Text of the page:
Elves and Geology

Niagara Gorge Whirlpool, Downstream of Niagara Falls
I used to think it would take six-hundred years to tunnel under the wall with it. Old Andy did it in less than twenty. Oh, Andy loved Geology, I guess it appealed to his meticulous nature. An ice age here, million years of mountain building there. Geology is the study of pressure and time. That's all it takes really, pressure, and time. 
- Stephen King, Rita Hayworth and the Shawshank Redepmption

I want to see mountains again, Gandalf, mountains, and then find somewhere where I can rest.
- J.R.R. Tolkien, The Lord of the Rings


White Mountains of New Hampshire
I'm with Bilbo Baggins. I love mountains. Before we had kids my wife and I would often spend summer weekends hiking in the White Mountains of New Hampshire. It's certainly had an impact of the campaign settings I've used and created - forested mountains of moderate height, settlements in the notches between them. Lots of rivers and lakes. I look at pictures of the Basin and Range terrain that can be found at west and it is a very alien landscape to my New Englander's eyes.

Geological time is slow time. The Rocky Mountains are a young mountain range, over well over fifty million years old, though shaped into their current appearance by glaciers.The Appalachian Mountains, of which my beloved White Mountains are a part of, are, by comparison, elder statesmen of mountains - close to 500 million years in age.

My family recently returned from a vacation in Niagara Falls, Canada. It is hard not to look at the Falls and not come away awestruck. Geologically, the water of the Niagara River is carving its gorge in lightning speed: according to Wikipedia, Niagara Falls were formed only 10,000 years ago and erosion has carved out the Niagara Gorge and moved the Falls 6.8 miles southward from their starting position. A film at the Falls discussed how quickly the Falls were formed - likely over a span of days or even hours.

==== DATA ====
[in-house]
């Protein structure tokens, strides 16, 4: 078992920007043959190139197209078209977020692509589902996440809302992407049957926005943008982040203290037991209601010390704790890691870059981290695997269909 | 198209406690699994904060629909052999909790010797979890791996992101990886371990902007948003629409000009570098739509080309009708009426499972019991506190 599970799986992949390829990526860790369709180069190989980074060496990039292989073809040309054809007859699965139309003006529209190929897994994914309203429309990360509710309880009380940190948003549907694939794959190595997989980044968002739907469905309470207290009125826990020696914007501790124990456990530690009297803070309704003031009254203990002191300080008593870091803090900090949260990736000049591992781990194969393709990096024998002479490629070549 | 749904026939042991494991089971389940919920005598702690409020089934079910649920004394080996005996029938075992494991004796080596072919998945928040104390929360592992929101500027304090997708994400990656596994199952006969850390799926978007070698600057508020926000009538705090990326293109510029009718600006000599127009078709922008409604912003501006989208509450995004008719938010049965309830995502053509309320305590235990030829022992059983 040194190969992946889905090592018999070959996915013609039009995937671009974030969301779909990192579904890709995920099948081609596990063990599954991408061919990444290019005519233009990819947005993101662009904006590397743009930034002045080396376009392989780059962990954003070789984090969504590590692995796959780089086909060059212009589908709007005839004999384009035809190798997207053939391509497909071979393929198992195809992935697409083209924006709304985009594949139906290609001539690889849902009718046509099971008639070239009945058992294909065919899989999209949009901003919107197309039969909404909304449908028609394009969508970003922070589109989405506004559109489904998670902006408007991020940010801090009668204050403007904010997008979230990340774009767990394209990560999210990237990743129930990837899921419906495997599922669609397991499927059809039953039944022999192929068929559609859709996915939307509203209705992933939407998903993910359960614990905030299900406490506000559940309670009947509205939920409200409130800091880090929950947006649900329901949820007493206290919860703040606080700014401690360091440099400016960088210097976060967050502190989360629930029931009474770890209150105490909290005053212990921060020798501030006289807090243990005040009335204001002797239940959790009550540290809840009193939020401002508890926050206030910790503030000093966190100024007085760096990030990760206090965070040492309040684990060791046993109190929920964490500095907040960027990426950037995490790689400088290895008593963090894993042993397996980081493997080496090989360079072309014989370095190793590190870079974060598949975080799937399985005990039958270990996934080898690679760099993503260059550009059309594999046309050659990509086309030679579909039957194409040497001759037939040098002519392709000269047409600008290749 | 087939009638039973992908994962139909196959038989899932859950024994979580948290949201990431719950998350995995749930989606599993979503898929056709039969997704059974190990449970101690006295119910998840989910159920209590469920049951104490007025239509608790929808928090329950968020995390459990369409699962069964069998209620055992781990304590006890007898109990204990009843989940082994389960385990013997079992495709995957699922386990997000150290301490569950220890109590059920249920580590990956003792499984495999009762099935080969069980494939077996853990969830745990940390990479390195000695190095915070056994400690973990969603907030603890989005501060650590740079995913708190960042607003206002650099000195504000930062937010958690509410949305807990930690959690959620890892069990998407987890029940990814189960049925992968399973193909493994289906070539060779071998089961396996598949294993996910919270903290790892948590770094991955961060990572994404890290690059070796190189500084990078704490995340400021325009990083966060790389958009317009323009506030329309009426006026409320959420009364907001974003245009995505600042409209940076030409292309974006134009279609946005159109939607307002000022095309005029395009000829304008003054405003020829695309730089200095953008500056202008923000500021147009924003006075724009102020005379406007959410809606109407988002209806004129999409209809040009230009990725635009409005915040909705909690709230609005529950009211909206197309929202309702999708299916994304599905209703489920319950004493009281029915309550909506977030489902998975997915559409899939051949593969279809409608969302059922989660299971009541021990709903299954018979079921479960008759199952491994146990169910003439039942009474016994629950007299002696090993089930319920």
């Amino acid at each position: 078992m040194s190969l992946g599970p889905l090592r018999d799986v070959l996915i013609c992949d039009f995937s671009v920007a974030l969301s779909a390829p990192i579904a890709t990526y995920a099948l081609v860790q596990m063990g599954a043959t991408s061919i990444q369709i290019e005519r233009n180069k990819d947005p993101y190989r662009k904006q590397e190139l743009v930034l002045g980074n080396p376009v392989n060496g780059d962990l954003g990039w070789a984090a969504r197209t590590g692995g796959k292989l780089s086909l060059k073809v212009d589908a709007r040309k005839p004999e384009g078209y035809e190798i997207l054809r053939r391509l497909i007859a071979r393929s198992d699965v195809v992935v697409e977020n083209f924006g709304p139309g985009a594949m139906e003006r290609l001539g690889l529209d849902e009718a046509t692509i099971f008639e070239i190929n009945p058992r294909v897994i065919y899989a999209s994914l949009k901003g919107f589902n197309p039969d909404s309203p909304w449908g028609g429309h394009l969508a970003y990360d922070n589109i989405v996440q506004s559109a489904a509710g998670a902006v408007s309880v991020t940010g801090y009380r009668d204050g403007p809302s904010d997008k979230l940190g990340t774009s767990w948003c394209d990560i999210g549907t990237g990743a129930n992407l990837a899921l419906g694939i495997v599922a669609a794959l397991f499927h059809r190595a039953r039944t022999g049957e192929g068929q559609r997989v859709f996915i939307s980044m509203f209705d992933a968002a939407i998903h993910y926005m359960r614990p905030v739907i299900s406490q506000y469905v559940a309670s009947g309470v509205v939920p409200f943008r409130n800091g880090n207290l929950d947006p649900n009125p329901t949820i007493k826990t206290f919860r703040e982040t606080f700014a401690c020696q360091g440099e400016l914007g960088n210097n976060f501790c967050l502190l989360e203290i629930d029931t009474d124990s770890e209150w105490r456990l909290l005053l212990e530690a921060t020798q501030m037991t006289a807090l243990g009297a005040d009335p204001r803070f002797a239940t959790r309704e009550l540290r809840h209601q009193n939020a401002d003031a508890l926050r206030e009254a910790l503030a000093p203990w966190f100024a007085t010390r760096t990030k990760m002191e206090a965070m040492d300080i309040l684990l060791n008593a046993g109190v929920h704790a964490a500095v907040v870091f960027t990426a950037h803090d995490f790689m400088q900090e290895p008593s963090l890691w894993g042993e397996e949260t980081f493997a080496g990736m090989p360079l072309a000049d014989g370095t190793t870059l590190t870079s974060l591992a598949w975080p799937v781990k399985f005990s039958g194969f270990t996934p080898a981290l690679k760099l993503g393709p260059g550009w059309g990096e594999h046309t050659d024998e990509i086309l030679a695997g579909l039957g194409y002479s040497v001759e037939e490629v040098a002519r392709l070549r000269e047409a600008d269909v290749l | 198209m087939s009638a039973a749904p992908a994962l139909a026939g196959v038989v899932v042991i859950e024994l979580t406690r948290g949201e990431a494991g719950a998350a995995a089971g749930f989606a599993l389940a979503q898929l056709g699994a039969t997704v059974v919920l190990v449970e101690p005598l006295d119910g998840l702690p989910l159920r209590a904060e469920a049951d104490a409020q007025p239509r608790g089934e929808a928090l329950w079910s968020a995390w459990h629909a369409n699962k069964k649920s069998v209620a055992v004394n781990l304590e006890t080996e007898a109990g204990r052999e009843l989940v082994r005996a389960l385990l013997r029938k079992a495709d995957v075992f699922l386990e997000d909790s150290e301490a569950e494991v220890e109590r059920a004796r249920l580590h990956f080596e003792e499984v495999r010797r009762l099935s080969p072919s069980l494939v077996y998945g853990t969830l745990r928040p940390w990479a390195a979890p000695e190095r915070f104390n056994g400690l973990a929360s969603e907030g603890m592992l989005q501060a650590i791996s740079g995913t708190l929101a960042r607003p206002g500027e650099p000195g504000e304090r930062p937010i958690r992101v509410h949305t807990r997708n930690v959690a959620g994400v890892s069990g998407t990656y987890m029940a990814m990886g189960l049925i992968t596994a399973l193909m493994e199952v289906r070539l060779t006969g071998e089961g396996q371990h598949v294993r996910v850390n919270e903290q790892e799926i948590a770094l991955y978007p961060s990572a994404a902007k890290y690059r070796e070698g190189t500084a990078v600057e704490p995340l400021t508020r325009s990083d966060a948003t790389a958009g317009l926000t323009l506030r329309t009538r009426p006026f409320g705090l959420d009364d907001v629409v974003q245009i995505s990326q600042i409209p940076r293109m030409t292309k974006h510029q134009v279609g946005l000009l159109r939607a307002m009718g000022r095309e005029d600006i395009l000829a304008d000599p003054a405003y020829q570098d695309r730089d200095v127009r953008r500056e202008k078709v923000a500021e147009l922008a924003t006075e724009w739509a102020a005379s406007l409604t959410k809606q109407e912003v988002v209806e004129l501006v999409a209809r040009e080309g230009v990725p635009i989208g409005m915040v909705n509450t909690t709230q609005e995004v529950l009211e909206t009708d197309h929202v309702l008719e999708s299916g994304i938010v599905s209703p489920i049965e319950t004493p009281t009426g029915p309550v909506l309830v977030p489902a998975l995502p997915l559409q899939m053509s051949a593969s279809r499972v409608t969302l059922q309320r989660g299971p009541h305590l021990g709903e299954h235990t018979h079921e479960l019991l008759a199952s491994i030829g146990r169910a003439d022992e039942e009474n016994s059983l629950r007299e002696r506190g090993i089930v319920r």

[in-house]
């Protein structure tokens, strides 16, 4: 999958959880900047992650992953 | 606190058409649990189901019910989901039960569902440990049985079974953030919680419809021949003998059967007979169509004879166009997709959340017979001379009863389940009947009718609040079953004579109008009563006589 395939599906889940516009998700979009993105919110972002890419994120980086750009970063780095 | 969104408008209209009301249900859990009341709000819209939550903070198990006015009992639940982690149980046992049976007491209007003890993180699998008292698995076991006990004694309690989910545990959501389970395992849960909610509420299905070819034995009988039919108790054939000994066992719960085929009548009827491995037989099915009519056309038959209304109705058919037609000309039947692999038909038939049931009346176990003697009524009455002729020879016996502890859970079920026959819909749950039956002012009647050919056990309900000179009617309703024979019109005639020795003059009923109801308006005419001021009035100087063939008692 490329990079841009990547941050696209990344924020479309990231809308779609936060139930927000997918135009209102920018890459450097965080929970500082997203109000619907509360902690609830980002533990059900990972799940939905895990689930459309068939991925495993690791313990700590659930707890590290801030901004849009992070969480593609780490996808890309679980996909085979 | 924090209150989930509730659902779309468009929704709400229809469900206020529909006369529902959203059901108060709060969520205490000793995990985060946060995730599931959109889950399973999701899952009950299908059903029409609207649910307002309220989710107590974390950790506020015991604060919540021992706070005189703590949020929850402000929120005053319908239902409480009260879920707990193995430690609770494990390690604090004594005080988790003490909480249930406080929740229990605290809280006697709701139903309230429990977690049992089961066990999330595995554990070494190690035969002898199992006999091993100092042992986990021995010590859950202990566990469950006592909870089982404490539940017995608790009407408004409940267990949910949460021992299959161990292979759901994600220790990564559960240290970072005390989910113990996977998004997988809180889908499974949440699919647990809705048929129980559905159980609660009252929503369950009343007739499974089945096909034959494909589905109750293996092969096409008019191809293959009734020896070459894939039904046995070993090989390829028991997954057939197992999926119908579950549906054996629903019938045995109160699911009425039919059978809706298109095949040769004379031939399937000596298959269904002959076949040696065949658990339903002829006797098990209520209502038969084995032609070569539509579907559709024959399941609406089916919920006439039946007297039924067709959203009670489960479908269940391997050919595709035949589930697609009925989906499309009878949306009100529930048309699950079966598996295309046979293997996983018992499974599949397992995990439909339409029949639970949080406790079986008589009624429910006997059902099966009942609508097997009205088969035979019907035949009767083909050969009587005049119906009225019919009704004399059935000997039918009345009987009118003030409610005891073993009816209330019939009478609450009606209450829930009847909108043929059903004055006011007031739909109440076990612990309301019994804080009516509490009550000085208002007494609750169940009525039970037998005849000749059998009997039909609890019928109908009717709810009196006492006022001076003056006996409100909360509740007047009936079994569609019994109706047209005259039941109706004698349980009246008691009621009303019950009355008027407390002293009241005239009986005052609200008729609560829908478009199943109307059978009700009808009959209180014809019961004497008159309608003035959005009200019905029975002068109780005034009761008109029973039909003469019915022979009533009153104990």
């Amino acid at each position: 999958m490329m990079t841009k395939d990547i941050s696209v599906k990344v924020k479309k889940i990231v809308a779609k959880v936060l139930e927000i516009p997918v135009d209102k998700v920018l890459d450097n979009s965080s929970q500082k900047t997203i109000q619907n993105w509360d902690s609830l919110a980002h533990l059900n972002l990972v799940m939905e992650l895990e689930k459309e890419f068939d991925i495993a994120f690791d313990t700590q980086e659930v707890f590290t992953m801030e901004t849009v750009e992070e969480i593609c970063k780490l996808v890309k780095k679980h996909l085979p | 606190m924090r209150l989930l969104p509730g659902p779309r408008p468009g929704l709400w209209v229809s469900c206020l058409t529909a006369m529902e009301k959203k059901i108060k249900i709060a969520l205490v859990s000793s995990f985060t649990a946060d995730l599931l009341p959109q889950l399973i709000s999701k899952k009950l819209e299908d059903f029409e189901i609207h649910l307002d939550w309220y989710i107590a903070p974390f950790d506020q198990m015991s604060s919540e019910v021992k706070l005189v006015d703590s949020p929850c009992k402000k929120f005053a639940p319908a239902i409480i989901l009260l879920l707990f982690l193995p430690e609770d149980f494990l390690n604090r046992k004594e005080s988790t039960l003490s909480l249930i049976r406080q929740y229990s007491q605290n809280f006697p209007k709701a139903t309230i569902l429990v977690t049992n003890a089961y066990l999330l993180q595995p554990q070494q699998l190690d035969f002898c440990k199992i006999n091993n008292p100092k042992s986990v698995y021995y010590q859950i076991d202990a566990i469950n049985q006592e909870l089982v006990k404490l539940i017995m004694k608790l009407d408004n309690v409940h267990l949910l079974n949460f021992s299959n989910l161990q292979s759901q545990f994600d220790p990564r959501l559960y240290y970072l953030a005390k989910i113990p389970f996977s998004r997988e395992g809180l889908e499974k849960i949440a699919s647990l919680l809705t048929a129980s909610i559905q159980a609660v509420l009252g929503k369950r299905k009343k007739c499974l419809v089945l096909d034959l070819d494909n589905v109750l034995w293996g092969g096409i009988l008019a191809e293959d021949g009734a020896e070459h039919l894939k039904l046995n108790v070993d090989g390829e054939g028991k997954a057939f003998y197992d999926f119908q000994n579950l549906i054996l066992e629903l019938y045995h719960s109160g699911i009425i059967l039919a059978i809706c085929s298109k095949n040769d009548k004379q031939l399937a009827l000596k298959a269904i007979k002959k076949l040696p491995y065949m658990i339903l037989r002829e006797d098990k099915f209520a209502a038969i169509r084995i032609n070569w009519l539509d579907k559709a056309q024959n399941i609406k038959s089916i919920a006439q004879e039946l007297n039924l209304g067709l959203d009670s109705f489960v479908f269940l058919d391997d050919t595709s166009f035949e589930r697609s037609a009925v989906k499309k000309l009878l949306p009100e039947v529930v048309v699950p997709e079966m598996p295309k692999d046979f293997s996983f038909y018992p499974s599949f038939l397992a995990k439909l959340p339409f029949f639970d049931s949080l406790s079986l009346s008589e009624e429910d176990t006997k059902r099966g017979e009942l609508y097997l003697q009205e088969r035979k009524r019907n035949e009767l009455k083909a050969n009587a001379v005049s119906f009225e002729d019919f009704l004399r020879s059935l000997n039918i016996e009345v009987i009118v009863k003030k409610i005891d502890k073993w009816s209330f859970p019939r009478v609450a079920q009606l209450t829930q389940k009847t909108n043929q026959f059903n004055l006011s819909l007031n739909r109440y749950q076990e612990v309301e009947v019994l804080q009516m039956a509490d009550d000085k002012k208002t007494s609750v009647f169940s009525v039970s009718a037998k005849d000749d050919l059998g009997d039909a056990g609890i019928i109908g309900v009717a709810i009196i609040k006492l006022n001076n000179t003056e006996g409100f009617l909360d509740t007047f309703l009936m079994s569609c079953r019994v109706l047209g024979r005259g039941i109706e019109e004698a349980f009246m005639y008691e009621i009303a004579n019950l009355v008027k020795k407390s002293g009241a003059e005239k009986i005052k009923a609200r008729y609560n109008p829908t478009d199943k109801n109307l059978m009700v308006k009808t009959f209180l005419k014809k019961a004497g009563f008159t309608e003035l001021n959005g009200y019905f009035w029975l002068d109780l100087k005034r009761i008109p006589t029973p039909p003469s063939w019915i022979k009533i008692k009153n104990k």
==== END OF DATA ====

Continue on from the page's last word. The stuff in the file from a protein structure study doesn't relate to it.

There are other notable features of our world that happened within the blink of an eye, geologically speaking. For example the Black Sea Deluge Hypothesis posits that around 5600 BC the Mediterranean flooded over the Bosporus, connecting the Black Sea to the Mediterranean and possibly accounting for numerous flood myths. Though further back in time, Zanclean Flood Hypothesis posits that the Mediterranean itself was filled rather quickly as the Gibraltar Strait was flooded.

Returning from our trip I reflected on how in many fantasy settings there are beings whose lifespan is a noticeable fraction of that or could even potentially exceed that - various forms of intelligent undead, elves, and dragons being the obvious candidates. This has me considering the possibility that such beings might shape their world certain ways - diverting a river to create a deep gorge to create a natural border, linking a lake to the oceans, etc. It could also lead to some interesting ruins like coastal cities where the sea has receded several miles away (or gone on to cover it), And at the very least it presents a reminder as to how different the perception of a long-lived race would be.

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